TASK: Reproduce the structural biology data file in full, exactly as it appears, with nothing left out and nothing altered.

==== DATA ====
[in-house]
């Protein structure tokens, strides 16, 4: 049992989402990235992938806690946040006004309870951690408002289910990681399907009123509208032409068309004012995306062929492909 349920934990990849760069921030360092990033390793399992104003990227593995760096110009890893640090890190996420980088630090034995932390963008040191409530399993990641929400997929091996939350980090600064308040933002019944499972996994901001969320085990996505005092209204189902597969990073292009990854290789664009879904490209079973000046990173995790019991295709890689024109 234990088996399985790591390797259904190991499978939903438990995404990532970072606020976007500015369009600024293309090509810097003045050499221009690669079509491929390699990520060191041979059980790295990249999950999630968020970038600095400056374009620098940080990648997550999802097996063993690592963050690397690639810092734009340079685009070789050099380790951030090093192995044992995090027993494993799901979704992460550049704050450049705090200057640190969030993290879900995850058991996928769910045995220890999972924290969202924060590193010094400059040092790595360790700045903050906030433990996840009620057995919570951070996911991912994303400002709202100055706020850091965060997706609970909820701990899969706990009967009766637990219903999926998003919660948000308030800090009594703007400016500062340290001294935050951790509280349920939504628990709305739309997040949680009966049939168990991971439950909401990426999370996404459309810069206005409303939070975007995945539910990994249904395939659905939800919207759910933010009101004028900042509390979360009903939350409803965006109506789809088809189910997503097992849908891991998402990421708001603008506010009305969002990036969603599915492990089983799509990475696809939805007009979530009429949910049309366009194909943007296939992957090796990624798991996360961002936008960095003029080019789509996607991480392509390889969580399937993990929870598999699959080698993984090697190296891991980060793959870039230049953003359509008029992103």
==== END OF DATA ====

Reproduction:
[in-house]
């Protein structure tokens, strides 16, 4: 049992989402990235992938806690946040006004309870951690408002289910990681399907009123509208032409068309004012995306062929492909 349920934990990849760069921030360092990033390793399992104003990227593995760096110009890893640090890190996420980088630090034995932390963008040191409530399993990641929400997929091996939350980090600064308040933002019944499972996994901001969320085990996505005092209204189902597969990073292009990854290789664009879904490209079973000046990173995790019991295709890689024109 234990088996399985790591390797259904190991499978939903438990995404990532970072606020976007500015369009600024293309090509810097003045050499221009690669079509491929390699990520060191041979059980790295990249999950999630968020970038600095400056374009620098940080990648997550999802097996063993690592963050690397690639810092734009340079685009070789050099380790951030090093192995044992995090027993494993799901979704992460550049704050450049705090200057640190969030993290879900995850058991996928769910045995220890999972924290969202924060590193010094400059040092790595360790700045903050906030433990996840009620057995919570951070996911991912994303400002709202100055706020850091965060997706609970909820701990899969706990009967009766637990219903999926998003919660948000308030800090009594703007400016500062340290001294935050951790509280349920939504628990709305739309997040949680009966049939168990991971439950909401990426999370996404459309810069206005409303939070975007995945539910990994249904395939659905939800919207759910933010009101004028900042509390979360009903939350409803965006109506789809088809189910997503097992849908891991998402990421708001603008506010009305969002990036969603599915492990089983799509990475696809939805007009979530009429949910049309366009194909943007296939992957090796990624798991996360961002936008960095003029080019789509996607991480392509390889969580399937993990929870598999699959080698993984090697190296891991980060793959870039230049953003359509008029992103």